Category Archives: Communication


How to Make Bad News Better in Project Management

In the day-to-day activities of a project manager, we are faced with people delivering bad news to us, so it becomes our job responsibility to pass this information onto the project team.   I personally have experienced occasions where upper management make changes at the last minute to the definition of the project, testing did not go as planned or failed and having to develop a Plan B & C within minutes, or once you are about to go live in minutes, you’re informed regulatory issue.  In each of these scenarios that I have experienced, the best advice is to try and maintain calm, allow yourself to understand the full picture of issue, brainstorm ways to resolve the issues, and if time permits, talk with others to come up with a resolution.

Delivering bad news to your project team takes discretion, skill, and good judgment in how to effectively deliver bad news without leaving a path of destruction behind.

Some bad news approach methods are:

1)      Spin Technique:  Try to make the bad news sound like good news

  • Be knowledgeable about the subject: You want the audience to know you are well-versed in the subject and related subjects, so you are best prepared for any side directions people may lead you in their questions.
  • Don’t present points that do not support your position: Don’t brush off the opposition, but rather indicate why those opposing points are not relevant or incorrect

2)      Compare & Minimize: Compromise to find an “in-the-middle” resolution

  • List Out Good Things:  Don’t ignore the bad news, but focus your effect on the positive end result

3)      Sandwich Concept: Good News-Bad News-Good News

  • Present the Good News First: If you present the bad news first, the audience may focus on that and lose their attention while you present the good news.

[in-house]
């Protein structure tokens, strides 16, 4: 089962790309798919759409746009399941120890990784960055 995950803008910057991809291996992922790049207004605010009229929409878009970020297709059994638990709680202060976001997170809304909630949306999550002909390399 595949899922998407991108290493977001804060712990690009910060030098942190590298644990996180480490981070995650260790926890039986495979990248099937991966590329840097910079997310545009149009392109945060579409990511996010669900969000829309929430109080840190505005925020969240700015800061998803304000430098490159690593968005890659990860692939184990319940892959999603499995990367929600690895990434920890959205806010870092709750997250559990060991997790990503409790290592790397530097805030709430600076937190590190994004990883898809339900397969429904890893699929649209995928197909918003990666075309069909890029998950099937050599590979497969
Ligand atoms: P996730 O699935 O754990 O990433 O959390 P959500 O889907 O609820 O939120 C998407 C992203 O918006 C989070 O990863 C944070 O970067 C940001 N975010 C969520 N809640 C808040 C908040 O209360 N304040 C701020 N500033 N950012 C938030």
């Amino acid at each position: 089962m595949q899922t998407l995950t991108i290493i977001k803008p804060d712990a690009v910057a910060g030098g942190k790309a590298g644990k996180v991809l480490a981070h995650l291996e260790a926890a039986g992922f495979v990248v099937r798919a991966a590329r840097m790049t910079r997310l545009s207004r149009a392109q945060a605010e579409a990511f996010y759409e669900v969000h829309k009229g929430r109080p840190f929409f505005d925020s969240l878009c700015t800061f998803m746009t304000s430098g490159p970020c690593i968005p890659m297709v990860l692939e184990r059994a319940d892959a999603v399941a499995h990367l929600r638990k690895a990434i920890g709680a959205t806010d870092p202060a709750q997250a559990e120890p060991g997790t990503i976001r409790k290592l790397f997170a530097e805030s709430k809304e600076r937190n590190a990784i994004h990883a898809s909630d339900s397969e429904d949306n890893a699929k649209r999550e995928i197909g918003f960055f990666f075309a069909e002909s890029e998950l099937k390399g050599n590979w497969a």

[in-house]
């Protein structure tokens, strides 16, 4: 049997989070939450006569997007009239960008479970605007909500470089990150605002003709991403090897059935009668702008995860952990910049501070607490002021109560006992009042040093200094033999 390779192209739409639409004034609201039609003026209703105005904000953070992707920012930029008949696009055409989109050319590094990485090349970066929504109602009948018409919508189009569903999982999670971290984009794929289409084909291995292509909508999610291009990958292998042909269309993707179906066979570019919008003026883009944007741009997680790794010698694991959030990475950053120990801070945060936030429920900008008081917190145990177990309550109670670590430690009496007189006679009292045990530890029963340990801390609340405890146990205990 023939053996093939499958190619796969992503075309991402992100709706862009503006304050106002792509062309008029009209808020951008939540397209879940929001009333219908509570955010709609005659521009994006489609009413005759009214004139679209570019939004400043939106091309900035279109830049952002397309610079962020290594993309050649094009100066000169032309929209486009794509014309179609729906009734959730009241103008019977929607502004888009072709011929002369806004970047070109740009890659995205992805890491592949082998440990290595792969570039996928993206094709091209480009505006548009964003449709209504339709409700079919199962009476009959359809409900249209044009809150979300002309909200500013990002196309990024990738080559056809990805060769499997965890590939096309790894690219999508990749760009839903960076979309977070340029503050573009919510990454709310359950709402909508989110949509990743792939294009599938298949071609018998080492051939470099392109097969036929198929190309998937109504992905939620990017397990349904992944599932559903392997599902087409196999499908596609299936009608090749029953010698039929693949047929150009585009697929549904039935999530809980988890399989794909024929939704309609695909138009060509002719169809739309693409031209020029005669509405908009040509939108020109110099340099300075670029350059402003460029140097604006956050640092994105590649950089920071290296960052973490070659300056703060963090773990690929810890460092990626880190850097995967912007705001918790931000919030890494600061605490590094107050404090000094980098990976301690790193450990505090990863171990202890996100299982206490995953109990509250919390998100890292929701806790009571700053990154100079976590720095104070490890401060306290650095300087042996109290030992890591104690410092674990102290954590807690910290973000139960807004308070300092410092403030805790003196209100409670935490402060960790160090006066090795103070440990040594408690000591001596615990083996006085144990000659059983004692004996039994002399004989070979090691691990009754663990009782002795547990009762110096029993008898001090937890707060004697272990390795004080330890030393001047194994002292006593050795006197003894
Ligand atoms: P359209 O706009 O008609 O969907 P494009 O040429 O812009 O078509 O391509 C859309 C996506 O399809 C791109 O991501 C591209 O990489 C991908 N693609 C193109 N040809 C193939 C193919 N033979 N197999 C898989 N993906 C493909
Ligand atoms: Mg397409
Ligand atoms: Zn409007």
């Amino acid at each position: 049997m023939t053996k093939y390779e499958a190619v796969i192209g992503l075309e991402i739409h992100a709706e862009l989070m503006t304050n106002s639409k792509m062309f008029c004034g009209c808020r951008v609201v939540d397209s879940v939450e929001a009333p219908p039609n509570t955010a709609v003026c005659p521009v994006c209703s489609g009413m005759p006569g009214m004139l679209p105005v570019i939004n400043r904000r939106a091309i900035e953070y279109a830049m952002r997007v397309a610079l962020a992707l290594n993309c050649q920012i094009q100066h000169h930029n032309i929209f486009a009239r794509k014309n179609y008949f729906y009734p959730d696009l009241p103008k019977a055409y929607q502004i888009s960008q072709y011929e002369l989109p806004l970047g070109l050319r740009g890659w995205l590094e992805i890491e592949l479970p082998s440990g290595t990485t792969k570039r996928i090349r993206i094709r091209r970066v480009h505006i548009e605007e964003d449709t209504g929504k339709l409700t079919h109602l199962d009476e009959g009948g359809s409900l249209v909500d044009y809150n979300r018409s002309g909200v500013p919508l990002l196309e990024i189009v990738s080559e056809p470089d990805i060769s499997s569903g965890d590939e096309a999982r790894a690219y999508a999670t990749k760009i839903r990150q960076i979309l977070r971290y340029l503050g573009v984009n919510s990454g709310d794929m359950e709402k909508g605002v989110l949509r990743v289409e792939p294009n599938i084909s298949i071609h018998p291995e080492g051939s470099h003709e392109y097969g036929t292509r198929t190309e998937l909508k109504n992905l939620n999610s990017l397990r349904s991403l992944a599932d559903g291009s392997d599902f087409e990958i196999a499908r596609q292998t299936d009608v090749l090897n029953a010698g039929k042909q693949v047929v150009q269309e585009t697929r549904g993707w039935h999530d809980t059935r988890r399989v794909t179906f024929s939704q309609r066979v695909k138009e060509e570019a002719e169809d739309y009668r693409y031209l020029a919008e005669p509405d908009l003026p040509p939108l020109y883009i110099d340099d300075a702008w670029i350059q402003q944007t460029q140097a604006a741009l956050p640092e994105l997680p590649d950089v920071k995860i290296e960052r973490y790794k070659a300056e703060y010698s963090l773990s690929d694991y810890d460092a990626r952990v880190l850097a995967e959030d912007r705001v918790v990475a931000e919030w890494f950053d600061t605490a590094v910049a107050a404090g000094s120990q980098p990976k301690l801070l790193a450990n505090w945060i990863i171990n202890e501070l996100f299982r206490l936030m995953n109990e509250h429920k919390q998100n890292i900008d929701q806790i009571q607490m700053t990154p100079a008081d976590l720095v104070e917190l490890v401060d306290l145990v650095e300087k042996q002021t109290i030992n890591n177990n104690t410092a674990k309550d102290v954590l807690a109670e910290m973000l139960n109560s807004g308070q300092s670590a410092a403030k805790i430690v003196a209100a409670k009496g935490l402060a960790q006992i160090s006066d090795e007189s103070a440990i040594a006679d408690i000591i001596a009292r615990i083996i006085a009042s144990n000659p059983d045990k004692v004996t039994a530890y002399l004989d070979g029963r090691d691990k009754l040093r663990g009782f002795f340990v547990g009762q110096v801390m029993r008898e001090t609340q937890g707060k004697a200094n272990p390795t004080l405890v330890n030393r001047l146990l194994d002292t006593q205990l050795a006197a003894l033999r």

• Don’t Make Excuses: Something occurred that was not expected and yes it wasn’t a good thing, but don’t dodge the responsibility
  • Don’t Finger-Point: Instead of a blame fixer, be a problem fixer.  Do not assign the bad news to someone.

Other Take Aways:

  • Rehearse so you put your best foot forward and are prepared for answering questions prior too
  • I suggest never giving bad news first as it starts your presentation off on a bad note and may lose your audience’s interest at the very beginning
  • Show respect for those who are affected by the bad news
  • Tailor your presentation appropriately, meaning if you use a PowerPoint Slide Deck, use simple, professional colors.  Example is you wouldn’t wear a Hawaiian Shirt to a Funeral
  • When scheduling a bad-news meeting, only invite those people that are necessary/effected to the discussion.  Provide them with the facts, then leave it up to the individuals to disseminate the information t their teams
  • Don’t sugarcoat bad news.  Simply be forthright and optimistic when delivering bad news
  • No Dancing.  It’s important to let the group know the bad news and get it over with so you look for solutions to resolve the issue.
What is the best method you have found to rely bad news to your project team?


Feedback Importance in Project Management

Encouraging feedback is one of the most important communication skills that can be used to engage with other members in your project team.  Just like all project leadership skills, it takes practice to help build your confidence and improve this skill. When feedback is given in the right way and with the right intentions, encouraging feedback can help put you on the right road to performance greatness.